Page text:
“You name it, we can create it,” he said.

Jurors also failed to realize, when the sales receipts surfaced as evidence, that when Fairfax was already selling silver to local dealers in April 2010, it was far more likely at that time to have been evidence of a theft from the Steeles’ home rather than funds given to him as a murder payoff by Steele.

Steele’s fate was probably sealed when the jury was denied access to the didactic testimony of the audio experts, but it will never be known to what degree his defense might have also failed him by discouraging rather than encouraging his plan to take the stand in his own defense. In any criminal case with nearly all of the evidence purely circumstantial, the jury wants and needs to hear from the defendant. But for some reason, Steele’s attorneys did not advise this, according to Steele himself via telephone from the jailhouse.

So just who plotted against whom? That Steele, 65, would want his wife murdered because he expected a 25-year-old Ukrainian woman that he had never met to run away with him seems off the chart. On the other hand, a bankrupt and about-to-lose his- house Fairfax stealing the family’s silver from its secret hiding place that he worked around weekly reflects both motive and opportunity. Jailhouse inmate Darrell Hollingsworth was dogmatic and convincingly unflappable when he testified that Fairfax told him that the FBI had “made a deal” with him to frame Steele.


Last September, when Colorado attorney Wesley Hoyt saw our story about the federal statutes in Title 5 allowing payoffs to witnesses for testimony that assist toward convicting a defendant, he was incredulous. Not satisfied without doing his own research, Hoyt examined the statutes and further endorsed the utter duplicity therein when he penned the foreword to a new book whose title depicts the Steele case as well as its own: A Cesspool of Judicial Corruption. Concerning the attacks on innocent, politically incorrect people, who speak out against government oppression, Hoyt says that the government agents, prosecutors and judges deliberately attack innocent individuals who criticize the New World Order movement and that “the tie that binds” is a form of peer pressure mixed with legalized bribery that encourages government employees to stick together “even if their consciences tell them they are prosecuting an innocent person on false charges.”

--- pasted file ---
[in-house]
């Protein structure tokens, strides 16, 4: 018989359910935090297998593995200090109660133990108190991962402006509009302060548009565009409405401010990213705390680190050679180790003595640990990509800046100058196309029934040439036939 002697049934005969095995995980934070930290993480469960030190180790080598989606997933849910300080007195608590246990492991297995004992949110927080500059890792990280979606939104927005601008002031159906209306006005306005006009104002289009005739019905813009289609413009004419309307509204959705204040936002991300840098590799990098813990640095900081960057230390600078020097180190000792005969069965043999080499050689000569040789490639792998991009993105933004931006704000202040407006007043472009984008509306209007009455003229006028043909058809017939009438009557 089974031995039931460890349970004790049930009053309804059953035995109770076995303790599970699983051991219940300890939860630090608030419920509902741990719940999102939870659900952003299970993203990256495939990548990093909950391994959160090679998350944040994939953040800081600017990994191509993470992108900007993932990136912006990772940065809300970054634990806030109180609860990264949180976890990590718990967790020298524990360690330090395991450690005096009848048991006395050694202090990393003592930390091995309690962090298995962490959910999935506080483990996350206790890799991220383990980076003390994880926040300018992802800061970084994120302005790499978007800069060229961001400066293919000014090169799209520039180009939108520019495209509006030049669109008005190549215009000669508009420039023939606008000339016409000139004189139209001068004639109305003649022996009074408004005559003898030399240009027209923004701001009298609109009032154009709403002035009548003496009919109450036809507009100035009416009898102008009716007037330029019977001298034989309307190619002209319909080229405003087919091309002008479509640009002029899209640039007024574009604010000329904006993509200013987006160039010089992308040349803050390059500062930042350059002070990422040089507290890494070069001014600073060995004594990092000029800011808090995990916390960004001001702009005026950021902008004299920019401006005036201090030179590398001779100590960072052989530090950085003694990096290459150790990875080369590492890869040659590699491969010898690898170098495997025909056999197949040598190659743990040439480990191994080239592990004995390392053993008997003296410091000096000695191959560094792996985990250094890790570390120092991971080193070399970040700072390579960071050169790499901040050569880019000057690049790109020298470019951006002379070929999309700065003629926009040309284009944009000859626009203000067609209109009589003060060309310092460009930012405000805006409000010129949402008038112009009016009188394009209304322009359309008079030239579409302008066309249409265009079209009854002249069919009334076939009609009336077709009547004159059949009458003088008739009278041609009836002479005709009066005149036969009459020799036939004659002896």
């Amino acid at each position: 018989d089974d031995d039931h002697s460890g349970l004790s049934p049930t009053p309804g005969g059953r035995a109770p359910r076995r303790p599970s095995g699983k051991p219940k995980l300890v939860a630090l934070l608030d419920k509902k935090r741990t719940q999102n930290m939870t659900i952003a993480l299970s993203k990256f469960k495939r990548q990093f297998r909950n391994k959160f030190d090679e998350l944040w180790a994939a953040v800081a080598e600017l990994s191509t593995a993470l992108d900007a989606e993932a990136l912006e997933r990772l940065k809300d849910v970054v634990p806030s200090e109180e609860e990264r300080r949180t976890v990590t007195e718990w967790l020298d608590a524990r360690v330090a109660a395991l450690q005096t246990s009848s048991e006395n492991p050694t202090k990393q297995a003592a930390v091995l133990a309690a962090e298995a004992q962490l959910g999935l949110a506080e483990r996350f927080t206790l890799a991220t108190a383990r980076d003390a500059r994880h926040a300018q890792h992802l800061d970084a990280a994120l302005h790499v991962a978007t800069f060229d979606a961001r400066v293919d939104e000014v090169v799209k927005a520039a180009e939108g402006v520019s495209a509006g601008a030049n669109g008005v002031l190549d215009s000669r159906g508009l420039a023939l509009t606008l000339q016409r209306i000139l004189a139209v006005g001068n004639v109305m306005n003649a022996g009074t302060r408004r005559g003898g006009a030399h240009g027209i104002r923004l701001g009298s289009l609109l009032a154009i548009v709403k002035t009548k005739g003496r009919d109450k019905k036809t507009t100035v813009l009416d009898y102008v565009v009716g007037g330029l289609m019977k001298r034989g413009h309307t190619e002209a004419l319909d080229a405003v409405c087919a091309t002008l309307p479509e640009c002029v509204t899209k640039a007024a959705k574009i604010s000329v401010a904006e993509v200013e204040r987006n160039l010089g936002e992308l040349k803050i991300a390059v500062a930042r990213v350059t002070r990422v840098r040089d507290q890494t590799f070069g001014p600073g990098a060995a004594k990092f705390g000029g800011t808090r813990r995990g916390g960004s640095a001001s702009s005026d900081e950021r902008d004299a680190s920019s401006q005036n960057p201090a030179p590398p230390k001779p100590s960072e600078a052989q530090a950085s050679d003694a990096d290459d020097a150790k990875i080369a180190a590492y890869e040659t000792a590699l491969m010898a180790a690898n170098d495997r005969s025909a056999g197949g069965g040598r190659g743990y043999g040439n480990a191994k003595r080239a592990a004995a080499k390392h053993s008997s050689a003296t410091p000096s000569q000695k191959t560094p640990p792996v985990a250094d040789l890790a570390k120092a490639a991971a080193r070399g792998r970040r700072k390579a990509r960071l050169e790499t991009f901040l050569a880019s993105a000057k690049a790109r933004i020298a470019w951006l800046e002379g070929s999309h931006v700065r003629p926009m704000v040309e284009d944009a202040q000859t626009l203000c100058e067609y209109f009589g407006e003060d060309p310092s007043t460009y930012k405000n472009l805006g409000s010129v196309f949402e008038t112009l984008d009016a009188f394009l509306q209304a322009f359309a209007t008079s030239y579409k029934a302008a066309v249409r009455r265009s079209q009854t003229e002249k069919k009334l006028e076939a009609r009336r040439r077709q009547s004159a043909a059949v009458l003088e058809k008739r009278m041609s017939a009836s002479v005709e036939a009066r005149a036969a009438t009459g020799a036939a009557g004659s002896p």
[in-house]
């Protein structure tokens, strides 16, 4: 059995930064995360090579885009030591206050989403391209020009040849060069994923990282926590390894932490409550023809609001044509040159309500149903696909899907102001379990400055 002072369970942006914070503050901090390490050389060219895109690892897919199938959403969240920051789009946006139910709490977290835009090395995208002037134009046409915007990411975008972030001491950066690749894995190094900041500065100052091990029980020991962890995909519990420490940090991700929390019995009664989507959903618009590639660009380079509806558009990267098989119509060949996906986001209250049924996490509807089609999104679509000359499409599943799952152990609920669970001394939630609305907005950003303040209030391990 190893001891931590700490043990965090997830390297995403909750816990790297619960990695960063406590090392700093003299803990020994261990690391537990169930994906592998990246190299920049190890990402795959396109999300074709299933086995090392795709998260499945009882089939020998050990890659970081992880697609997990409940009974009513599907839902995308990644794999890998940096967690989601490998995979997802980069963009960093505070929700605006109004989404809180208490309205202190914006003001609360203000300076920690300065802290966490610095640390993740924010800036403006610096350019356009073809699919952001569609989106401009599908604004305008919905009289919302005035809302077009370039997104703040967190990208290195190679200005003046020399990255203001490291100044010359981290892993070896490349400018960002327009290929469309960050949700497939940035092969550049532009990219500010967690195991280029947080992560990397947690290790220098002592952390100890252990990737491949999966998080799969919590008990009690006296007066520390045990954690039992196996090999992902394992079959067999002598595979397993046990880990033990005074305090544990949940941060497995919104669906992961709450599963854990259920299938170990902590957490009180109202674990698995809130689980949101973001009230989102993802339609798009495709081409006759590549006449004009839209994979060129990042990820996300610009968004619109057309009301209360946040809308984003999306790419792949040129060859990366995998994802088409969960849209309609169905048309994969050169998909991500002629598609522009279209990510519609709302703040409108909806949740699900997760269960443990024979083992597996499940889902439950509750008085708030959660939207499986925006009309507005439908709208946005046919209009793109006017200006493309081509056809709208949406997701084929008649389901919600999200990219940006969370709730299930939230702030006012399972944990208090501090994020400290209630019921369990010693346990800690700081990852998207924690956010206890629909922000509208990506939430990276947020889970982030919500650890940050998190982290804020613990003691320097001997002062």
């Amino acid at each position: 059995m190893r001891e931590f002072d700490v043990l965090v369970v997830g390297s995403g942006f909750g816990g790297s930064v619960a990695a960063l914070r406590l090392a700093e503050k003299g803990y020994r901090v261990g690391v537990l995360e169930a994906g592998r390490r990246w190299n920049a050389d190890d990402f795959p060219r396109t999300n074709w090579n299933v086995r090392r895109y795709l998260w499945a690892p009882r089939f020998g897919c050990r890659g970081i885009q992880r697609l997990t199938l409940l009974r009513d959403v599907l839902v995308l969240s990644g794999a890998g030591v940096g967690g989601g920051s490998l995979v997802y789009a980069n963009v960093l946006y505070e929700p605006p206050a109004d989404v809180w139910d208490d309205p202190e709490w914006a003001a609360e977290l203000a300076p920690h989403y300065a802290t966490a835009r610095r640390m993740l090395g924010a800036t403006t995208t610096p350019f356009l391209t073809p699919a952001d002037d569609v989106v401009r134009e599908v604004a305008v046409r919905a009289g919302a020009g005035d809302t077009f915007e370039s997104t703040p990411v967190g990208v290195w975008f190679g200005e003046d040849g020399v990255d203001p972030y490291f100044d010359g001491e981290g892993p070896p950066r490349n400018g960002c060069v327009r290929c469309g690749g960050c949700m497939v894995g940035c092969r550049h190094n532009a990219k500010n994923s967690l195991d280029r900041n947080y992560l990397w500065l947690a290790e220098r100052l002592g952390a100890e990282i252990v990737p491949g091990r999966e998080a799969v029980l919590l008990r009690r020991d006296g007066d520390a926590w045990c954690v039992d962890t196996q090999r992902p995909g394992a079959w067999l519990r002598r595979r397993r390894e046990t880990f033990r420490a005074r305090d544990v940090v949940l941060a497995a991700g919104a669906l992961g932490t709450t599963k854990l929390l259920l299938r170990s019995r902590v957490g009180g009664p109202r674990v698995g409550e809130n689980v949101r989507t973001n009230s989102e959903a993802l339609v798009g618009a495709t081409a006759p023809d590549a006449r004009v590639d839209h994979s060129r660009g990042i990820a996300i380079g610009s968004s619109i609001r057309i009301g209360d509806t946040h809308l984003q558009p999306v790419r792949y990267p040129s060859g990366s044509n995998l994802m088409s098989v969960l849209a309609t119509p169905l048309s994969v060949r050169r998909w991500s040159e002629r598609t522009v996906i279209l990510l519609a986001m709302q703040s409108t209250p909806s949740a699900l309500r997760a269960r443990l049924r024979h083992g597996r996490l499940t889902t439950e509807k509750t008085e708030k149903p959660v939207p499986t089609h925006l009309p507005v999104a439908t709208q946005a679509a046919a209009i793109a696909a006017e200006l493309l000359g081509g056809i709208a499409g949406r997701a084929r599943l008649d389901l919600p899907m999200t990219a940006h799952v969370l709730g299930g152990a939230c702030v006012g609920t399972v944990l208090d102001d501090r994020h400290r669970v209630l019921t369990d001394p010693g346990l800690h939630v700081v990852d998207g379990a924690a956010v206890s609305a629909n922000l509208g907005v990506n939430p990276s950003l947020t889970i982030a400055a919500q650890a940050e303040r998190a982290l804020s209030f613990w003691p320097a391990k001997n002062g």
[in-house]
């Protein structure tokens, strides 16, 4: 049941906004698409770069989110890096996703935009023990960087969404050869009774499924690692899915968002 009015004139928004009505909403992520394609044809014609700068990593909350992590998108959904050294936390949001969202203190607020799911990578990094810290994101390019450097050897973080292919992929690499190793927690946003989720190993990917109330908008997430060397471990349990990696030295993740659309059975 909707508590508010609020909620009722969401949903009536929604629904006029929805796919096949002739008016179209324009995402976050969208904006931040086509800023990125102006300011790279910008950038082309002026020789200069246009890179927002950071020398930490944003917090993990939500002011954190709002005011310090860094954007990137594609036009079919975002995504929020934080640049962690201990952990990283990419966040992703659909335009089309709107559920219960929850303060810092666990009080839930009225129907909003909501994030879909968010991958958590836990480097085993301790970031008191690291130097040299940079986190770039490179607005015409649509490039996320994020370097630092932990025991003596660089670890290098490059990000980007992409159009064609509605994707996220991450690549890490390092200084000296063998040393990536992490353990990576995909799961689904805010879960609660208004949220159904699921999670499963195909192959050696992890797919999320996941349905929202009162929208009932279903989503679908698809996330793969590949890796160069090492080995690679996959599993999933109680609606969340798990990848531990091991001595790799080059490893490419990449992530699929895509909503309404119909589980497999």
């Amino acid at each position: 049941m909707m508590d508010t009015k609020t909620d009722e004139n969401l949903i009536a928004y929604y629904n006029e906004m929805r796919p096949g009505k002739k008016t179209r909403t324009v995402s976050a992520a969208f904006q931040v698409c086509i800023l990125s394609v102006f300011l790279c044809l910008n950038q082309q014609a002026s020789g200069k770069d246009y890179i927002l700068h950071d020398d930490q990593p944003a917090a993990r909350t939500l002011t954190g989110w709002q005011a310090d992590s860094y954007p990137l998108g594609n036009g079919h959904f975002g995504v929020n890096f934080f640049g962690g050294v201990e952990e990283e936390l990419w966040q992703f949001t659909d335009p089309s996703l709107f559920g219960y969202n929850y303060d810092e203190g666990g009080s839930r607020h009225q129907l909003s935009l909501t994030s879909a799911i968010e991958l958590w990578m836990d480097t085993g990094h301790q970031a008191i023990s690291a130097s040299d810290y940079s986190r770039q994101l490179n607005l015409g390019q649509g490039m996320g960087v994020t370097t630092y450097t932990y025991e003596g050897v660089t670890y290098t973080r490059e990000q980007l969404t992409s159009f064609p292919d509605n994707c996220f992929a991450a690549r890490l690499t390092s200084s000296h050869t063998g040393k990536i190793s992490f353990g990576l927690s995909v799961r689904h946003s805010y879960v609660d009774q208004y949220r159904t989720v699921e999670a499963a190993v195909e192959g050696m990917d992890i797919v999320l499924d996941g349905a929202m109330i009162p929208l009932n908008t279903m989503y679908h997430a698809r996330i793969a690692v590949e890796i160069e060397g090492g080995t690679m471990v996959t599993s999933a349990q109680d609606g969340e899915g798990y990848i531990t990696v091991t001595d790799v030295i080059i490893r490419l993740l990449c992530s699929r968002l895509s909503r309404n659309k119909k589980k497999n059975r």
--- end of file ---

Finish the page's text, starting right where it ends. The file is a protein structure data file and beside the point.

He wrote: “Legalized bribery comes in the form of cash awards for government employees from $10,000 to $25,000 per conviction to ‘recognize and reward’ each official under 5 USC sections 4502, 4503 & 4504 and 5 USC 4302 to enhance their performances and for so-called ‘superior accomplishment’ or ‘a special act or service’ or if the act ‘achieves a significant reduction in paperwork. ’The criteria are so loose, any employee can be given a cash award for almost anything. [One must] consider the power this law gives the head of each agency to manipulate employees. In addition, the government employee can also receive ‘time off from duty without loss of pay’ as a part of the reward for bringing down a politically incorrect person.”

The unfairness of these statutes is blatantly clear and would be just as unfair if benefiting the defendant in such a manner. However, the first question to Steele’s attorneys (and every defense attorney working a federal criminal trial in the future) would be why did they not ask every government witness that took the stand under oath whether it had been promised, inferred or any way suggested that they would receive a cash award should the defendant be found guilty? Could it be that they had been forewarned not to ask under threat of contempt.